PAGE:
The BMW 3.0 CSL "Batmobile" was one of the most outrageously brutal road-going homologation specials ever conceived, designed to exploit several loopholes and bring to BMW a German Saloon Car Championship. In order to homologate a more competitive racing car, the monocoque was formed from thinner-gauge steel, and aluminum was employed to skin the hood and trunk. An array of luxuries were deleted, such as the front bumper (the rear bumper was now formed of polyester), power steering, electric windows, thick carpets, comfortable seats, and sound deadening; in total, 250 kgs (approx. 551 lbs) were shaved off the curb weight. Despite this, Ford managed to keep the Capri ahead of the CSL on the track, thanks largely to the supreme efforts of engineers Jochen Neerspach and Martin Braungart. However, in 1972, BMW adopted the attitude that "to beat them you have to buy them," and thus Neerspach and Braungart joined BMW, becoming catalysts for the formation of BMW Motorsport Gmbh. To improve downforce, Neerspach and Braungart added a deep front air dam, the fenders grew pronounced air guides, and a trunk-lip spoiler was added. Though not able to be supplied fitted by the dealers in Germany, the dynamic beast also came with a roof-mounted deflector and a huge rear wing (so large and heavy that BMW had to revert back to a steel trunk panel to support the weight of it under load). Whilst still badged as a 3.0 CSL, the engine's stroke was increased, raising the engine capacity to 3,153 cc. The menacingly staunch profile of the new CSL earned the nickname "Batmobile," in direct comparison to the Caped Crusader's own mode of transport. Only 110 such road-going examples were produced in this 3.2-liter form in 1973, with a mere 57 more cars leaving the factory until production ceased in December 1975. The homologated improvements allowed BMW to beat Ford in style during the 1973 European Touring Car Championship and made for some of the best racing battles of the era. At the end of the 1974 season, BMW and Ford both withdrew from the series, but in private hands, the Batmobile remained a winner. This particular example has been confirmed by BMW Mobile Tradition as having been finished on September 10, 1973, and delivered two weeks later to BMW dealer Autohaus Vincentz in Kempen, Germany. Acquired by Maurice Gierst, owner of a BMW dealership in Brussels, in the early 1980s, the 1973 BMW 3.0CSL was treated to a comprehensive yet highly sympathetic restoration, which included a full engine rebuild with new Mahle pistons and a lead-free cylinder head conversion. Once completed, it remained in the showroom on display and was only rarely taken out.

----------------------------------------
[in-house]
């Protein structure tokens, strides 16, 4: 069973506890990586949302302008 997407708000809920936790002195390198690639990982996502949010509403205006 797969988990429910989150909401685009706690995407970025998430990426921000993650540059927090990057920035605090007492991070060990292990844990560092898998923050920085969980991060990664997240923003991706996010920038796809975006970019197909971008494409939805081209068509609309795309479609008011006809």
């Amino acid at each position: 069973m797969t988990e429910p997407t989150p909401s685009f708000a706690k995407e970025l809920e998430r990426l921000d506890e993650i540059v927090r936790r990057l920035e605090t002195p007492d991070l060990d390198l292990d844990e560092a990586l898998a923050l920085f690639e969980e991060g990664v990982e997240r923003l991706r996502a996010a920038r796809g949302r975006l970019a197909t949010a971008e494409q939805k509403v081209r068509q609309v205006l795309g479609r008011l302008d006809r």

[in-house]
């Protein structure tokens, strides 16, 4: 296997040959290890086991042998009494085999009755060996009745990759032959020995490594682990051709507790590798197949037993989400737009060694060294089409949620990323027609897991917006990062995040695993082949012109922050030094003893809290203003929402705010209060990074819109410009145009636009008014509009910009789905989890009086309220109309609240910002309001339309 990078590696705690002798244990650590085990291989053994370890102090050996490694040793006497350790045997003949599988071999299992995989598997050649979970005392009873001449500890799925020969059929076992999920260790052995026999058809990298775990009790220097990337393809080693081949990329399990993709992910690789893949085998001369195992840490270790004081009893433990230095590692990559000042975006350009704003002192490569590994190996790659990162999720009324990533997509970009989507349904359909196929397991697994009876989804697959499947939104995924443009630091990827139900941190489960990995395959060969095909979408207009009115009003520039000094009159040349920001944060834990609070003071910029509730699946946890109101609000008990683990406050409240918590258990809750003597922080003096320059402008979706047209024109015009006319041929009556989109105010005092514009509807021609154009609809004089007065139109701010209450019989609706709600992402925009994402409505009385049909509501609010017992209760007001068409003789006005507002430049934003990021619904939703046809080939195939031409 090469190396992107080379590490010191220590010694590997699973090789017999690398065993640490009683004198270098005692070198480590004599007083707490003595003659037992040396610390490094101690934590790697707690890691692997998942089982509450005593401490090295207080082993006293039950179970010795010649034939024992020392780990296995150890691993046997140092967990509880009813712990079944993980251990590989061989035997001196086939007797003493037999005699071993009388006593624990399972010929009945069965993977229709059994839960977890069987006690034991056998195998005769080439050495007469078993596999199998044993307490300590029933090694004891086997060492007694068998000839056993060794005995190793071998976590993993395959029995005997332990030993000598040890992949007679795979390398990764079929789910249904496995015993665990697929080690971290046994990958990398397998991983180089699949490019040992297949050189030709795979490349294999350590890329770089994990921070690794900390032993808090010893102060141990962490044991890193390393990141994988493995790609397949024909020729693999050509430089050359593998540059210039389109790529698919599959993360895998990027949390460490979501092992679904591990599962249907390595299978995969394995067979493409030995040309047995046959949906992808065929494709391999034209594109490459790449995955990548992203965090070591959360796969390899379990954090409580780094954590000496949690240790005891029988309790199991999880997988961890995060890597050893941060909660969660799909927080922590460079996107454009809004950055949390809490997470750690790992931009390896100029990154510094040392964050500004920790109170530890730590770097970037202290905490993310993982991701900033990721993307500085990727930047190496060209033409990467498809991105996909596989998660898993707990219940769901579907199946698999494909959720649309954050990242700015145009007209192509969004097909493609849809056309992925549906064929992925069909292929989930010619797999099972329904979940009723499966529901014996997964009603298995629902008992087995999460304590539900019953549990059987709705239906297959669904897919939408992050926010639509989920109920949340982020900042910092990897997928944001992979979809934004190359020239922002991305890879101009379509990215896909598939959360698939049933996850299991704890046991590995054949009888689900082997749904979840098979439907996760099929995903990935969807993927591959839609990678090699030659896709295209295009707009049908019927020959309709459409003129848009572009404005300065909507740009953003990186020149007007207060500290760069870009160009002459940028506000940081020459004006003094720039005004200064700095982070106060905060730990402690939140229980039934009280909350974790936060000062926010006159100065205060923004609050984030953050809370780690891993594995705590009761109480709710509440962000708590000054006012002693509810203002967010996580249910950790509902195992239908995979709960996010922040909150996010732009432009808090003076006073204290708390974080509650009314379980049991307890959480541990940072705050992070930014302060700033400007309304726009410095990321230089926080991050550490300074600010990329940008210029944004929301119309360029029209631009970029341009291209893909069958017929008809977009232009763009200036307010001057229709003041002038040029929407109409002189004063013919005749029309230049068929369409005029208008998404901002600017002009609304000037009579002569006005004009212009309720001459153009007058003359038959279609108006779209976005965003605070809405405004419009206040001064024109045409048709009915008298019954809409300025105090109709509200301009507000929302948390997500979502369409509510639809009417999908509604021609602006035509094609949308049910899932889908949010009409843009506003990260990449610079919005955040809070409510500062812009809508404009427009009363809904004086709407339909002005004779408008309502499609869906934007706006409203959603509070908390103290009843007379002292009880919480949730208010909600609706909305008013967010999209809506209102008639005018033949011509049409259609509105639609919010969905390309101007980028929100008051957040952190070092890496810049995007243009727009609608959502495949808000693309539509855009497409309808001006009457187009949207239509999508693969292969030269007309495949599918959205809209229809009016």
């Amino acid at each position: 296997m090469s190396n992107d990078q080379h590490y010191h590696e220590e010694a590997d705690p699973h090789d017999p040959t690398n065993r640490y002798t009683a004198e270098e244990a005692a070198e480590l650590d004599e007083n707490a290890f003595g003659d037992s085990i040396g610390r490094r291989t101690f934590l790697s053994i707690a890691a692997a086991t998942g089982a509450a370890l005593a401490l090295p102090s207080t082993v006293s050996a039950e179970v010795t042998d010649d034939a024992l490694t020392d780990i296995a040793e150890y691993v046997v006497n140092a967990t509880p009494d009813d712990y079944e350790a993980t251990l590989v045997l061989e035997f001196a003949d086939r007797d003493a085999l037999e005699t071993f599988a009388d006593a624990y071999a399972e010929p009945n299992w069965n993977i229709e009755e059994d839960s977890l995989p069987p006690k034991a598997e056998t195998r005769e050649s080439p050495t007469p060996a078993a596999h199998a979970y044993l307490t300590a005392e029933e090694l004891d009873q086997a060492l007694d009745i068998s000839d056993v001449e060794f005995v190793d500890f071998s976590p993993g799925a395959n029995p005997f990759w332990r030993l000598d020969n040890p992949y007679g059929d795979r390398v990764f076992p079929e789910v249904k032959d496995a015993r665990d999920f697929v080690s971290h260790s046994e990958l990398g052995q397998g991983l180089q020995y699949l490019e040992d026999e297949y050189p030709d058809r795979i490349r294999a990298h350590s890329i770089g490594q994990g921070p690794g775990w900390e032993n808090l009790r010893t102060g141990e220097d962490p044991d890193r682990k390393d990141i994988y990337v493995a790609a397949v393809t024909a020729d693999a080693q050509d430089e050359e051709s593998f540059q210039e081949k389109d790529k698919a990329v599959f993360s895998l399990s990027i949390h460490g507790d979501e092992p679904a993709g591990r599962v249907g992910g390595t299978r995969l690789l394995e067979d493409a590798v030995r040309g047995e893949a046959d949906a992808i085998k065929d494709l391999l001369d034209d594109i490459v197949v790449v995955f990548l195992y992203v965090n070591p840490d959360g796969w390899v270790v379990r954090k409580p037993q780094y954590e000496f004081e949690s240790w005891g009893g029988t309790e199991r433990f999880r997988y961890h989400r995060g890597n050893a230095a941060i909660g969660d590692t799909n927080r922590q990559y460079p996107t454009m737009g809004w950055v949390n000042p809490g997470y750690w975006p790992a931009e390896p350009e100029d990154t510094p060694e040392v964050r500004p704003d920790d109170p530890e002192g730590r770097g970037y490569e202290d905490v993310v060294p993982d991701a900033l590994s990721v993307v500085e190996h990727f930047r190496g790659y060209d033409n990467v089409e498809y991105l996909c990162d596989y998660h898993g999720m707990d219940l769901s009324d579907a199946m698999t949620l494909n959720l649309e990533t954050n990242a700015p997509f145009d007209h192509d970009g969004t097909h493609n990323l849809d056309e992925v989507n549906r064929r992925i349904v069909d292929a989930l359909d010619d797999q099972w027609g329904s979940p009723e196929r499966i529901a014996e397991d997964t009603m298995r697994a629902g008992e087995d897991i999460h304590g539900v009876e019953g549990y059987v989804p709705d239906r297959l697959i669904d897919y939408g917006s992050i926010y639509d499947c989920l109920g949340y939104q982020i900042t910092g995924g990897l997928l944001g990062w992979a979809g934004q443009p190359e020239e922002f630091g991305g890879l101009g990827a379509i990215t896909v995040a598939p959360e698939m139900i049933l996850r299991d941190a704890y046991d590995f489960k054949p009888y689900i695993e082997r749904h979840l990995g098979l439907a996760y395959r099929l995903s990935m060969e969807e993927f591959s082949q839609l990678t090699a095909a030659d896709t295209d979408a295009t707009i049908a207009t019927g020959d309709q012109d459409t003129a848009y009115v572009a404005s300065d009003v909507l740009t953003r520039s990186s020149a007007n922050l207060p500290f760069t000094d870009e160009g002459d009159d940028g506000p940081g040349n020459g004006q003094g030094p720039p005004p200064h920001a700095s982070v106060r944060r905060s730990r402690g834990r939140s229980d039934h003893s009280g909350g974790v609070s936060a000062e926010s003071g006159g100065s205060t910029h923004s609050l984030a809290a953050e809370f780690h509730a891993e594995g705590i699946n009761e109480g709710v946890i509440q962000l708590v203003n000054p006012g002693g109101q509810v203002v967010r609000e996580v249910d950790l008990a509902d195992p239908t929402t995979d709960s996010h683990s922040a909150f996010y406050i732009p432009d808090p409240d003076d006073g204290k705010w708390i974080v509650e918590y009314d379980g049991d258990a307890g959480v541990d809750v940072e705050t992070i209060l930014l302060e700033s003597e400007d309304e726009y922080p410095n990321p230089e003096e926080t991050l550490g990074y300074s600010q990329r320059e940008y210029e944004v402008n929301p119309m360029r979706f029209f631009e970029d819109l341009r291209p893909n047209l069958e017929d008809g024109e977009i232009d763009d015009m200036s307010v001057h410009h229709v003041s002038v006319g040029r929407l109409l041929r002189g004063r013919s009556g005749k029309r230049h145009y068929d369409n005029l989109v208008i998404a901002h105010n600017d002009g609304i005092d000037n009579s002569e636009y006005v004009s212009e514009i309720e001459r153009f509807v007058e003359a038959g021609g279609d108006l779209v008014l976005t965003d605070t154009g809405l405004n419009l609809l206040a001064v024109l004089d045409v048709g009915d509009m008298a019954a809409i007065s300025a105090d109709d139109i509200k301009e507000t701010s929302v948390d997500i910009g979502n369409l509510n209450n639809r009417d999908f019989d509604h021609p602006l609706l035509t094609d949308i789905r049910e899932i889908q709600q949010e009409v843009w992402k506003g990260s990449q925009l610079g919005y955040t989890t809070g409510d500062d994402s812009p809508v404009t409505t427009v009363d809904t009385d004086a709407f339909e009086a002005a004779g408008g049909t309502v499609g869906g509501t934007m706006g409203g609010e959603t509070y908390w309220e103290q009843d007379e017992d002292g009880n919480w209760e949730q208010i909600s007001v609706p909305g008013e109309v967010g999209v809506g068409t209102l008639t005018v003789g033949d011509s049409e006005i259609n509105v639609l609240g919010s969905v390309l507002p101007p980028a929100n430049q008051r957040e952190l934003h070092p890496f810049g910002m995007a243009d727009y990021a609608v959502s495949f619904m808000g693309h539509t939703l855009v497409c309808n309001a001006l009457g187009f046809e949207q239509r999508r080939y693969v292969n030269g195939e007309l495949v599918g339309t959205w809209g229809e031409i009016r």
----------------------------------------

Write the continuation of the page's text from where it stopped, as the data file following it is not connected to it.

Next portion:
SCM Analysis


Number Produced:1,039
Original List Price:$13,500 (Never sold in the U.S.)
Tune Up Cost:$600
Distributor Caps:$19.95
Chassis Number Location:Plate right side of engine compartment behind shock tower
Engine Number Location:Left side of block above oil filter housing
Club Info:BMW CS Registry, 5341 Gibson Hill, Edinboro, PA 16412

This 1973 BMW 3.0CSL “Batmobile” sold for $153,718 at Christie’s London sale on June 26, 2006.

The car that the BMW 3.0 CSL begs comparison to is the Porsche 911 2.7 RS. Both were available in several flavors-“touring” and “lightweight” for the 911, and the “city package” (with metal bumpers and front spoiler only) and 3.2-liter “Batmobile” for the BMW. Both were built as homologation specials that resulted in significant production. While the 911 has been a sought-after A-list collectible for quite some time, the CSL has yet to achieve flavor-of-the-month status. The most likely reason is that in street trim, the 1973 BMW 3.0 CSL just isn’t as exciting as its looks suggest it should be.

In touring form, the 2.7-liter 911 RS made around 210 hp, compared to a 190-hp 2.4-liter 911 S. The extra 20 hp plus tuning differences made for a significantly better-performing car. The CSL, on the other hand, put out 206 hp, just a 6-hp difference over the normal 3.0 CSi. Street CSLs were clocked to 60 in around 7.0 to 7.5 seconds (compared to around 8.0 seconds for a 3.0 CSi). Decent performance for the time to be sure, but nothing spectacular.

And then there were the looks. The E9 coupe, upon which the BMW CSL was based, was one of the cleanest and most elegant coupes ever. Unlike the subtle flares and the clever ducktail of a 911 RS (both of which look so right on the car), the Batmobile wing, air splitters, and bizarre tacked-on chrome wheel arch extensions of the CSL (which look more at home on a Florida 560SL with gold accents) do nothing positive for the BMW. Undeniably effective in providing downforce on the track, the aerodynamic add-ons have a juvenile “boy racer” look compared to the 911 RS, which looks purposeful and well executed.

In any event, this is an important piece of BMW history. The CSL was the first product of the Motorsport division, and as such was the progenitor of the famous “M” cars. The competition provenance of the vastly fiercer track versions is impeccable, and they remained competitive in the hands of privateers long after the E9 coupe had gone out of production.

While somewhat of a paper tiger, Batmobile CSL production numbers were low, and the car does have a considerable amount of cachet as a result of this and its track success. It would be welcome at events like the Tour Auto and Modena Cento Ore. For the price paid, and in comparison to other homologation specials from the ’70s like the RS and even the Plymouth Superbird (sporting an even more garish wing), it represents good value. But because it lacks the performance to match its looks, it will never appreciate at the forefront of the market.

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